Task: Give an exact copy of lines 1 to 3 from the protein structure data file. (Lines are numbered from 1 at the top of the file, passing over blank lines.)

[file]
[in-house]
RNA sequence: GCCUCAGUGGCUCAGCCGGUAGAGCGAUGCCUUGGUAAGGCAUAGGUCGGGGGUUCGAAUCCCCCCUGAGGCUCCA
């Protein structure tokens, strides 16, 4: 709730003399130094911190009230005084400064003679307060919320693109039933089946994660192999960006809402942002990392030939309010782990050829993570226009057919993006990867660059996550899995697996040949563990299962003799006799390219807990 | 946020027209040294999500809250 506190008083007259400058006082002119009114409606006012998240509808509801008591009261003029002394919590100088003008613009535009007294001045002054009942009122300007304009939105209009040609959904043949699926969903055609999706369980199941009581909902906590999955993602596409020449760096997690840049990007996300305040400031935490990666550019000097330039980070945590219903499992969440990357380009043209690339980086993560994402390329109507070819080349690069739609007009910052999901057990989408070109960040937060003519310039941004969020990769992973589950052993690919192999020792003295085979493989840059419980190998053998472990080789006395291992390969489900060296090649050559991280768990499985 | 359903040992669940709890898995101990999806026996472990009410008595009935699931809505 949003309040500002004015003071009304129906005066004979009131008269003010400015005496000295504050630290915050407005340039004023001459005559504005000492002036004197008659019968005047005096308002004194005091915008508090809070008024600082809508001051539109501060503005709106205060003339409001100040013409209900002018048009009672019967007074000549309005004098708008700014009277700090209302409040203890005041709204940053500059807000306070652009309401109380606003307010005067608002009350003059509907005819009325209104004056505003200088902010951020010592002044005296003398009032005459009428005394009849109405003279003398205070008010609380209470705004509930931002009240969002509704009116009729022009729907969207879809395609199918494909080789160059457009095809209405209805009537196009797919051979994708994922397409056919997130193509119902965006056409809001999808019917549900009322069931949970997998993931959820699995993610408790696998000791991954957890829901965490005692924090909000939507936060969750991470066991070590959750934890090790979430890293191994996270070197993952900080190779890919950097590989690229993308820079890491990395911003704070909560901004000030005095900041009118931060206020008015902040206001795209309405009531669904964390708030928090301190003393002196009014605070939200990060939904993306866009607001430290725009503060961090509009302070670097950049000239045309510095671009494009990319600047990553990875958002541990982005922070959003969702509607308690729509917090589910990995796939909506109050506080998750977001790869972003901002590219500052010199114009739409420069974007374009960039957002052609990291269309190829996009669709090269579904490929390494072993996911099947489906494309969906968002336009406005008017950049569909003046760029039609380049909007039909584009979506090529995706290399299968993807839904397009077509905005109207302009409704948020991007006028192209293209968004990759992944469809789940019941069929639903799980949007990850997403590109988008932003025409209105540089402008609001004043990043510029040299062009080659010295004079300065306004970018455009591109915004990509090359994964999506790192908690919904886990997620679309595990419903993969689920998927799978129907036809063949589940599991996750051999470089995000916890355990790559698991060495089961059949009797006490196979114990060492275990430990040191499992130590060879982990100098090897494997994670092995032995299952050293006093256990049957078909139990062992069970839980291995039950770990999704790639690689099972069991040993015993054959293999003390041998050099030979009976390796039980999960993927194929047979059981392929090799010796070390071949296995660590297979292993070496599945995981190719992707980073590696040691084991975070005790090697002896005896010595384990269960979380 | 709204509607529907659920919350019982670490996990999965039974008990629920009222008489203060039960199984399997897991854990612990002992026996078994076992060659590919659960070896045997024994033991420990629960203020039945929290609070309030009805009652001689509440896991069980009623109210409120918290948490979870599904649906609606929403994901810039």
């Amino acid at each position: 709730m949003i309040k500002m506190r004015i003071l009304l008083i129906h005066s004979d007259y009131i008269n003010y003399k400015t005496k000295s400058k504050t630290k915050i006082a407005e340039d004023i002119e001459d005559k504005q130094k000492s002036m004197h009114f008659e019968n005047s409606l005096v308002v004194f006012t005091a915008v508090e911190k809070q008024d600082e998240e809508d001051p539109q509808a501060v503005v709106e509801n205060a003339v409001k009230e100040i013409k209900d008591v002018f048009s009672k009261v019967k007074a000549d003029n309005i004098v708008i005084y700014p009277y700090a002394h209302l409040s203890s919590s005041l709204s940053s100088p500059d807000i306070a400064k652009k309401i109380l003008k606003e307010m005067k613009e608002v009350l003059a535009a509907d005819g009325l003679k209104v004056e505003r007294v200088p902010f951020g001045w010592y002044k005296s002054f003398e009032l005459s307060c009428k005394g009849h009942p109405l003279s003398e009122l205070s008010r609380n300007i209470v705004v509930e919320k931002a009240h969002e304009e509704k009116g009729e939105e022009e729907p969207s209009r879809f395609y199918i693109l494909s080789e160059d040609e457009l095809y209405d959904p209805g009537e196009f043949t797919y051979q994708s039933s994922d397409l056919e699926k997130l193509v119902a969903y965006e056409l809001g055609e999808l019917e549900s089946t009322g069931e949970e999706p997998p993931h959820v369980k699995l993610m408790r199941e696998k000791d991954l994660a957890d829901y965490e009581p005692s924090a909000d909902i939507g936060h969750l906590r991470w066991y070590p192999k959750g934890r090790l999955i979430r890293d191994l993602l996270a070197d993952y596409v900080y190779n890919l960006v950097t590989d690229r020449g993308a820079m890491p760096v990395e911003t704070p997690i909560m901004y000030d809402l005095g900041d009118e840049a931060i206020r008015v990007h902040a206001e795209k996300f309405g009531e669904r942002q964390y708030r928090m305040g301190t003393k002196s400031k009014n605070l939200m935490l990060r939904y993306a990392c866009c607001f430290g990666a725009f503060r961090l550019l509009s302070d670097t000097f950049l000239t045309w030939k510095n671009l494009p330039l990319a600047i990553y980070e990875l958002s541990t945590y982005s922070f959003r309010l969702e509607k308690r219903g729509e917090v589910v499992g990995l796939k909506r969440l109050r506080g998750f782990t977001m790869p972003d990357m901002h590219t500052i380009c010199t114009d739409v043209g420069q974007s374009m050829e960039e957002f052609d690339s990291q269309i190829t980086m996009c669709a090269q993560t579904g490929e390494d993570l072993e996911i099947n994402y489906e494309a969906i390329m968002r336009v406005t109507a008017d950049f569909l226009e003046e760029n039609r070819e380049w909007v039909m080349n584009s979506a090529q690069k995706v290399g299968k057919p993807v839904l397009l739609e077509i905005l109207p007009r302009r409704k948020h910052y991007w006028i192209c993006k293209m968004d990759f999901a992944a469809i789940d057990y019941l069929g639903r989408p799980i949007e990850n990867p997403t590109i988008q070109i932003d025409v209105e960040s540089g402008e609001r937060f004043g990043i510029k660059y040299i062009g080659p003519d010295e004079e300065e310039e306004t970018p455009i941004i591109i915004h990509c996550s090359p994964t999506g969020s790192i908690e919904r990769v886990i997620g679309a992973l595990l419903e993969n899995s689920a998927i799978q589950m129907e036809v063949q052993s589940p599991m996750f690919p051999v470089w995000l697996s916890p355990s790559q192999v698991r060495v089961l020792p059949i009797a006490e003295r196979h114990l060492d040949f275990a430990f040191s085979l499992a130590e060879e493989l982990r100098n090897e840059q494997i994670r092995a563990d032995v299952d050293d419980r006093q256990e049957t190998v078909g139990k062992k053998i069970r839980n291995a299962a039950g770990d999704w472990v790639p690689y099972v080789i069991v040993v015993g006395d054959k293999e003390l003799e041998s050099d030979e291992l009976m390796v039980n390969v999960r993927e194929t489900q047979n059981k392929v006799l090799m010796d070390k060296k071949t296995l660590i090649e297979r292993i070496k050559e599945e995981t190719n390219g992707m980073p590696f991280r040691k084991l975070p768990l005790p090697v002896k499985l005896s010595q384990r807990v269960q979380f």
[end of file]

[in-house]
RNA sequence: GCCUCAGUGGCUCAGCCGGUAGAGCGAUGCCUUGGUAAGGCAUAGGUCGGGGGUUCGAAUCCCCCCUGAGGCUCCA
């Protein structure tokens, strides 16, 4: 709730003399130094911190009230005084400064003679307060919320693109039933089946994660192999960006809402942002990392030939309010782990050829993570226009057919993006990867660059996550899995697996040949563990299962003799006799390219807990 | 946020027209040294999500809250 506190008083007259400058006082002119009114409606006012998240509808509801008591009261003029002394919590100088003008613009535009007294001045002054009942009122300007304009939105209009040609959904043949699926969903055609999706369980199941009581909902906590999955993602596409020449760096997690840049990007996300305040400031935490990666550019000097330039980070945590219903499992969440990357380009043209690339980086993560994402390329109507070819080349690069739609007009910052999901057990989408070109960040937060003519310039941004969020990769992973589950052993690919192999020792003295085979493989840059419980190998053998472990080789006395291992390969489900060296090649050559991280768990499985 | 359903040992669940709890898995101990999806026996472990009410008595009935699931809505 949003309040500002004015003071009304129906005066004979009131008269003010400015005496000295504050630290915050407005340039004023001459005559504005000492002036004197008659019968005047005096308002004194005091915008508090809070008024600082809508001051539109501060503005709106205060003339409001100040013409209900002018048009009672019967007074000549309005004098708008700014009277700090209302409040203890005041709204940053500059807000306070652009309401109380606003307010005067608002009350003059509907005819009325209104004056505003200088902010951020010592002044005296003398009032005459009428005394009849109405003279003398205070008010609380209470705004509930931002009240969002509704009116009729022009729907969207879809395609199918494909080789160059457009095809209405209805009537196009797919051979994708994922397409056919997130193509119902965006056409809001999808019917549900009322069931949970997998993931959820699995993610408790696998000791991954957890829901965490005692924090909000939507936060969750991470066991070590959750934890090790979430890293191994996270070197993952900080190779890919950097590989690229993308820079890491990395911003704070909560901004000030005095900041009118931060206020008015902040206001795209309405009531669904964390708030928090301190003393002196009014605070939200990060939904993306866009607001430290725009503060961090509009302070670097950049000239045309510095671009494009990319600047990553990875958002541990982005922070959003969702509607308690729509917090589910990995796939909506109050506080998750977001790869972003901002590219500052010199114009739409420069974007374009960039957002052609990291269309190829996009669709090269579904490929390494072993996911099947489906494309969906968002336009406005008017950049569909003046760029039609380049909007039909584009979506090529995706290399299968993807839904397009077509905005109207302009409704948020991007006028192209293209968004990759992944469809789940019941069929639903799980949007990850997403590109988008932003025409209105540089402008609001004043990043510029040299062009080659010295004079300065306004970018455009591109915004990509090359994964999506790192908690919904886990997620679309595990419903993969689920998927799978129907036809063949589940599991996750051999470089995000916890355990790559698991060495089961059949009797006490196979114990060492275990430990040191499992130590060879982990100098090897494997994670092995032995299952050293006093256990049957078909139990062992069970839980291995039950770990999704790639690689099972069991040993015993054959293999003390041998050099030979009976390796039980999960993927194929047979059981392929090799010796070390071949296995660590297979292993070496599945995981190719992707980073590696040691084991975070005790090697002896005896010595384990269960979380 | 709204509607529907659920919350019982670490996990999965039974008990629920009222008489203060039960199984399997897991854990612990002992026996078994076992060659590919659960070896045997024994033991420990629960203020039945929290609070309030009805009652001689509440896991069980009623109210409120918290948490979870599904649906609606929403994901810039």